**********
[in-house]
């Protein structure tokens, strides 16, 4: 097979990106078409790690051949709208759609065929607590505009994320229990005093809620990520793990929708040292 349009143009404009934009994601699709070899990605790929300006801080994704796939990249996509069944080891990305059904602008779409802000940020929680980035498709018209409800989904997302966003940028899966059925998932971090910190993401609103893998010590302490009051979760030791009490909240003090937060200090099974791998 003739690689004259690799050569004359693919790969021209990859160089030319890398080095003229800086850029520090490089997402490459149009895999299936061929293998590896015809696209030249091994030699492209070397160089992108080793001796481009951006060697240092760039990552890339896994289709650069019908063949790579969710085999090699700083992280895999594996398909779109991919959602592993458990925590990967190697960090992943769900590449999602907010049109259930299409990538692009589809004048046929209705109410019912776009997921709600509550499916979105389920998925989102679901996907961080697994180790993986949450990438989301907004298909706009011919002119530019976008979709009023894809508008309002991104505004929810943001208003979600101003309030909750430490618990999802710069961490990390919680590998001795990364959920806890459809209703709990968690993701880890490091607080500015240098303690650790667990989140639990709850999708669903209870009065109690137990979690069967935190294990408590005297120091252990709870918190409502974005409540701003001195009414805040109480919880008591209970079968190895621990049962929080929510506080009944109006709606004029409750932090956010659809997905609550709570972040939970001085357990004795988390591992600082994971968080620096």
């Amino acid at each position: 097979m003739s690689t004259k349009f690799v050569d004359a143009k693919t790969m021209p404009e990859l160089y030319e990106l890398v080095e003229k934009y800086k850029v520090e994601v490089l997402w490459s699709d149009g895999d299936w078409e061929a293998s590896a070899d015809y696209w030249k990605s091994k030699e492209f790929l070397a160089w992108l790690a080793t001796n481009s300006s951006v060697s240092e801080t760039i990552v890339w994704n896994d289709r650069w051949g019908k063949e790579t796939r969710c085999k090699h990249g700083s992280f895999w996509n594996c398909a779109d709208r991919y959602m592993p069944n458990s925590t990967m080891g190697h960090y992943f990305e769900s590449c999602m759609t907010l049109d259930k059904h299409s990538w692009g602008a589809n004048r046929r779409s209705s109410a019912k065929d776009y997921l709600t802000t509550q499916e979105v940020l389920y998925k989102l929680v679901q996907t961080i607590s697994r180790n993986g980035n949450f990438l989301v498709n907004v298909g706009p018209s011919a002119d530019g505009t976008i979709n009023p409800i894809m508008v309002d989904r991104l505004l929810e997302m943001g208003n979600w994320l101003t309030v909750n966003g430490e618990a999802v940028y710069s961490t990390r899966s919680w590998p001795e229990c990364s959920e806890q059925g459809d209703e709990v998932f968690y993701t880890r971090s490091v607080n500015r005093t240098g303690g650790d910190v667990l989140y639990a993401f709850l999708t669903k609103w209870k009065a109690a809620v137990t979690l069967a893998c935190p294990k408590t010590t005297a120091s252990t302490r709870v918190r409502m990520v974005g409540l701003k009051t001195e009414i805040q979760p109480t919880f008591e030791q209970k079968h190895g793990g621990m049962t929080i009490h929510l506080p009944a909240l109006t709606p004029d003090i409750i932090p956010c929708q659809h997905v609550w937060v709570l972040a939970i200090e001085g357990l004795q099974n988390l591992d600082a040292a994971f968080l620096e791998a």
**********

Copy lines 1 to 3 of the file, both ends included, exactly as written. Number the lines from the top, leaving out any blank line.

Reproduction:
[in-house]
């Protein structure tokens, strides 16, 4: 097979990106078409790690051949709208759609065929607590505009994320229990005093809620990520793990929708040292 349009143009404009934009994601699709070899990605790929300006801080994704796939990249996509069944080891990305059904602008779409802000940020929680980035498709018209409800989904997302966003940028899966059925998932971090910190993401609103893998010590302490009051979760030791009490909240003090937060200090099974791998 003739690689004259690799050569004359693919790969021209990859160089030319890398080095003229800086850029520090490089997402490459149009895999299936061929293998590896015809696209030249091994030699492209070397160089992108080793001796481009951006060697240092760039990552890339896994289709650069019908063949790579969710085999090699700083992280895999594996398909779109991919959602592993458990925590990967190697960090992943769900590449999602907010049109259930299409990538692009589809004048046929209705109410019912776009997921709600509550499916979105389920998925989102679901996907961080697994180790993986949450990438989301907004298909706009011919002119530019976008979709009023894809508008309002991104505004929810943001208003979600101003309030909750430490618990999802710069961490990390919680590998001795990364959920806890459809209703709990968690993701880890490091607080500015240098303690650790667990989140639990709850999708669903209870009065109690137990979690069967935190294990408590005297120091252990709870918190409502974005409540701003001195009414805040109480919880008591209970079968190895621990049962929080929510506080009944109006709606004029409750932090956010659809997905609550709570972040939970001085357990004795988390591992600082994971968080620096």
């Amino acid at each position: 097979m003739s690689t004259k349009f690799v050569d004359a143009k693919t790969m021209p404009e990859l160089y030319e990106l890398v080095e003229k934009y800086k850029v520090e994601v490089l997402w490459s699709d149009g895999d299936w078409e061929a293998s590896a070899d015809y696209w030249k990605s091994k030699e492209f790929l070397a160089w992108l790690a080793t001796n481009s300006s951006v060697s240092e801080t760039i990552v890339w994704n896994d289709r650069w051949g019908k063949e790579t796939r969710c085999k090699h990249g700083s992280f895999w996509n594996c398909a779109d709208r991919y959602m592993p069944n458990s925590t990967m080891g190697h960090y992943f990305e769900s590449c999602m759609t907010l049109d259930k059904h299409s990538w692009g602008a589809n004048r046929r779409s209705s109410a019912k065929d776009y997921l709600t802000t509550q499916e979105v940020l389920y998925k989102l929680v679901q996907t961080i607590s697994r180790n993986g980035n949450f990438l989301v498709n907004v298909g706009p018209s011919a002119d530019g505009t976008i979709n009023p409800i894809m508008v309002d989904r991104l505004l929810e997302m943001g208003n979600w994320l101003t309030v909750n966003g430490e618990a999802v940028y710069s961490t990390r899966s919680w590998p001795e229990c990364s959920e806890q059925g459809d209703e709990v998932f968690y993701t880890r971090s490091v607080n500015r005093t240098g303690g650790d910190v667990l989140y639990a993401f709850l999708t669903k609103w209870k009065a109690a809620v137990t979690l069967a893998c935190p294990k408590t010590t005297a120091s252990t302490r709870v918190r409502m990520v974005g409540l701003k009051t001195e009414i805040q979760p109480t919880f008591e030791q209970k079968h190895g793990g621990m049962t929080i009490h929510l506080p009944a909240l109006t709606p004029d003090i409750i932090p956010c929708q659809h997905v609550w937060v709570l972040a939970i200090e001085g357990l004795q099974n988390l591992d600082a040292a994971f968080l620096e791998a």